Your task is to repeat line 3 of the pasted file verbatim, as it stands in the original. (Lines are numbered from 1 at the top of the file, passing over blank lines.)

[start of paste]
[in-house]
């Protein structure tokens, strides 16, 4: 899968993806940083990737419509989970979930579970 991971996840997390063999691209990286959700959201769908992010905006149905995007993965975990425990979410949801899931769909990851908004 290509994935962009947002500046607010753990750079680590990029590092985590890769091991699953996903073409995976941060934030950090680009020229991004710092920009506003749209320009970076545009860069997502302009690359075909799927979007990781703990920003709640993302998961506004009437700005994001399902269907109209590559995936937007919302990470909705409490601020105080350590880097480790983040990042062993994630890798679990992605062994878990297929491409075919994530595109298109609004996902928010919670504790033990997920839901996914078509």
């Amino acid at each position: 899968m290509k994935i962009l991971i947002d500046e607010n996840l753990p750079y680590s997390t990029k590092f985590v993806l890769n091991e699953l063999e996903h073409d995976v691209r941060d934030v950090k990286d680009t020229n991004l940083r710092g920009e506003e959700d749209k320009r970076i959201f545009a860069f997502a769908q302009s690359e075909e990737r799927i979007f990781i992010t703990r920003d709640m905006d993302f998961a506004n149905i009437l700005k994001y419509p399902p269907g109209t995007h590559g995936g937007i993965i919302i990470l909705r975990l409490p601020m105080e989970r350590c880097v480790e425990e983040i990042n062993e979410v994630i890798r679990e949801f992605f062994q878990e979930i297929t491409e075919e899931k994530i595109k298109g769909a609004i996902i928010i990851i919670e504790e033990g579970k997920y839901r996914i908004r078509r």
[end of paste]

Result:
């Amino acid at each position: 899968m290509k994935i962009l991971i947002d500046e607010n996840l753990p750079y680590s997390t990029k590092f985590v993806l890769n091991e699953l063999e996903h073409d995976v691209r941060d934030v950090k990286d680009t020229n991004l940083r710092g920009e506003e959700d749209k320009r970076i959201f545009a860069f997502a769908q302009s690359e075909e990737r799927i979007f990781i992010t703990r920003d709640m905006d993302f998961a506004n149905i009437l700005k994001y419509p399902p269907g109209t995007h590559g995936g937007i993965i919302i990470l909705r975990l409490p601020m105080e989970r350590c880097v480790e425990e983040i990042n062993e979410v994630i890798r679990e949801f992605f062994q878990e979930i297929t491409e075919e899931k994530i595109k298109g769909a609004i996902i928010i990851i919670e504790e033990g579970k997920y839901r996914i908004r078509r």